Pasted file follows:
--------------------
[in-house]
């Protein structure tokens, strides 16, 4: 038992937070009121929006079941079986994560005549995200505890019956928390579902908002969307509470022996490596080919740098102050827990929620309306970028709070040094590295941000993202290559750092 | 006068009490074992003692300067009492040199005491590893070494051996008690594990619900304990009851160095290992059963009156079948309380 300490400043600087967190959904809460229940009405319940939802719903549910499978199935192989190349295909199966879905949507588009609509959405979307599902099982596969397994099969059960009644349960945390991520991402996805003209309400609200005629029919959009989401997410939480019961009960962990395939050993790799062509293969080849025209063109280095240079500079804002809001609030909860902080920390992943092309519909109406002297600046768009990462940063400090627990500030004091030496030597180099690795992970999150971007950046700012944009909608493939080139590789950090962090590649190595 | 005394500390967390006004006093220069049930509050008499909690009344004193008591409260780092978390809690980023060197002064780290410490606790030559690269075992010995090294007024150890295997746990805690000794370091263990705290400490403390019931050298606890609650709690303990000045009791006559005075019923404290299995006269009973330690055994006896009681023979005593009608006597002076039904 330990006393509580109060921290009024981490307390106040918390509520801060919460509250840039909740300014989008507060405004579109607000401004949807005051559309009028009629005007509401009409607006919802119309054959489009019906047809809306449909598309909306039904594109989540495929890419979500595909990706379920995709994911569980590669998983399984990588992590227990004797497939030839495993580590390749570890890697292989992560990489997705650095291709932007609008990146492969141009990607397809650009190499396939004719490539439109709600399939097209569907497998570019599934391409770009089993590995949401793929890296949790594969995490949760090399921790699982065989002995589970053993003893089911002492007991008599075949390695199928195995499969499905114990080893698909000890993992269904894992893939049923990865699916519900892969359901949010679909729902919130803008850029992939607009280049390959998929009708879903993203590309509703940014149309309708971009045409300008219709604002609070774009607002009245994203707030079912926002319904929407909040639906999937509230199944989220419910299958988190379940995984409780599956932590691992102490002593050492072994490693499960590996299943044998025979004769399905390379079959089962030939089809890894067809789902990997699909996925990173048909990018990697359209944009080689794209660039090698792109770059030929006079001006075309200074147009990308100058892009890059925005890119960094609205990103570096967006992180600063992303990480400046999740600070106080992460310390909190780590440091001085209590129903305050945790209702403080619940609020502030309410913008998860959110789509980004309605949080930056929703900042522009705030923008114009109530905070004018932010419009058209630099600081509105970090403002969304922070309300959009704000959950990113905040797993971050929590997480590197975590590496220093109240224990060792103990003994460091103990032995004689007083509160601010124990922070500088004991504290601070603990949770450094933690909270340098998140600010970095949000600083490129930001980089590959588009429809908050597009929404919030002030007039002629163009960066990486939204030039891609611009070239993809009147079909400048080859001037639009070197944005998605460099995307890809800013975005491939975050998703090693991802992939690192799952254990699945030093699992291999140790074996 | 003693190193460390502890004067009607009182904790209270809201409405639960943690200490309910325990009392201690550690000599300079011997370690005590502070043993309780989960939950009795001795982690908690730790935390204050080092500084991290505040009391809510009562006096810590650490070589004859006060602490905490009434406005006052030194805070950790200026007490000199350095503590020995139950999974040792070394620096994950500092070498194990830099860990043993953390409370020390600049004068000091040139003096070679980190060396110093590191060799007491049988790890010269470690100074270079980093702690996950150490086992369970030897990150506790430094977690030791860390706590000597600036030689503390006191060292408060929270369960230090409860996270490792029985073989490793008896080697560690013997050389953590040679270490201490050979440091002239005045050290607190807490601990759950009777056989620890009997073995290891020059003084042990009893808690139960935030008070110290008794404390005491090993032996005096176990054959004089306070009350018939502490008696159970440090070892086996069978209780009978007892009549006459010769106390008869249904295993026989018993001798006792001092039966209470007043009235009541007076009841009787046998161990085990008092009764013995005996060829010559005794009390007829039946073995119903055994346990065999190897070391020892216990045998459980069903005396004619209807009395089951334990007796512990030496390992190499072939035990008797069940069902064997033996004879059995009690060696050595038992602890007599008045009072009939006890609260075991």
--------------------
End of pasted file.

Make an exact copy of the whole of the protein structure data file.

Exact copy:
[in-house]
């Protein structure tokens, strides 16, 4: 038992937070009121929006079941079986994560005549995200505890019956928390579902908002969307509470022996490596080919740098102050827990929620309306970028709070040094590295941000993202290559750092 | 006068009490074992003692300067009492040199005491590893070494051996008690594990619900304990009851160095290992059963009156079948309380 300490400043600087967190959904809460229940009405319940939802719903549910499978199935192989190349295909199966879905949507588009609509959405979307599902099982596969397994099969059960009644349960945390991520991402996805003209309400609200005629029919959009989401997410939480019961009960962990395939050993790799062509293969080849025209063109280095240079500079804002809001609030909860902080920390992943092309519909109406002297600046768009990462940063400090627990500030004091030496030597180099690795992970999150971007950046700012944009909608493939080139590789950090962090590649190595 | 005394500390967390006004006093220069049930509050008499909690009344004193008591409260780092978390809690980023060197002064780290410490606790030559690269075992010995090294007024150890295997746990805690000794370091263990705290400490403390019931050298606890609650709690303990000045009791006559005075019923404290299995006269009973330690055994006896009681023979005593009608006597002076039904 330990006393509580109060921290009024981490307390106040918390509520801060919460509250840039909740300014989008507060405004579109607000401004949807005051559309009028009629005007509401009409607006919802119309054959489009019906047809809306449909598309909306039904594109989540495929890419979500595909990706379920995709994911569980590669998983399984990588992590227990004797497939030839495993580590390749570890890697292989992560990489997705650095291709932007609008990146492969141009990607397809650009190499396939004719490539439109709600399939097209569907497998570019599934391409770009089993590995949401793929890296949790594969995490949760090399921790699982065989002995589970053993003893089911002492007991008599075949390695199928195995499969499905114990080893698909000890993992269904894992893939049923990865699916519900892969359901949010679909729902919130803008850029992939607009280049390959998929009708879903993203590309509703940014149309309708971009045409300008219709604002609070774009607002009245994203707030079912926002319904929407909040639906999937509230199944989220419910299958988190379940995984409780599956932590691992102490002593050492072994490693499960590996299943044998025979004769399905390379079959089962030939089809890894067809789902990997699909996925990173048909990018990697359209944009080689794209660039090698792109770059030929006079001006075309200074147009990308100058892009890059925005890119960094609205990103570096967006992180600063992303990480400046999740600070106080992460310390909190780590440091001085209590129903305050945790209702403080619940609020502030309410913008998860959110789509980004309605949080930056929703900042522009705030923008114009109530905070004018932010419009058209630099600081509105970090403002969304922070309300959009704000959950990113905040797993971050929590997480590197975590590496220093109240224990060792103990003994460091103990032995004689007083509160601010124990922070500088004991504290601070603990949770450094933690909270340098998140600010970095949000600083490129930001980089590959588009429809908050597009929404919030002030007039002629163009960066990486939204030039891609611009070239993809009147079909400048080859001037639009070197944005998605460099995307890809800013975005491939975050998703090693991802992939690192799952254990699945030093699992291999140790074996 | 003693190193460390502890004067009607009182904790209270809201409405639960943690200490309910325990009392201690550690000599300079011997370690005590502070043993309780989960939950009795001795982690908690730790935390204050080092500084991290505040009391809510009562006096810590650490070589004859006060602490905490009434406005006052030194805070950790200026007490000199350095503590020995139950999974040792070394620096994950500092070498194990830099860990043993953390409370020390600049004068000091040139003096070679980190060396110093590191060799007491049988790890010269470690100074270079980093702690996950150490086992369970030897990150506790430094977690030791860390706590000597600036030689503390006191060292408060929270369960230090409860996270490792029985073989490793008896080697560690013997050389953590040679270490201490050979440091002239005045050290607190807490601990759950009777056989620890009997073995290891020059003084042990009893808690139960935030008070110290008794404390005491090993032996005096176990054959004089306070009350018939502490008696159970440090070892086996069978209780009978007892009549006459010769106390008869249904295993026989018993001798006792001092039966209470007043009235009541007076009841009787046998161990085990008092009764013995005996060829010559005794009390007829039946073995119903055994346990065999190897070391020892216990045998459980069903005396004619209807009395089951334990007796512990030496390992190499072939035990008797069940069902064997033996004879059995009690060696050595038992602890007599008045009072009939006890609260075991």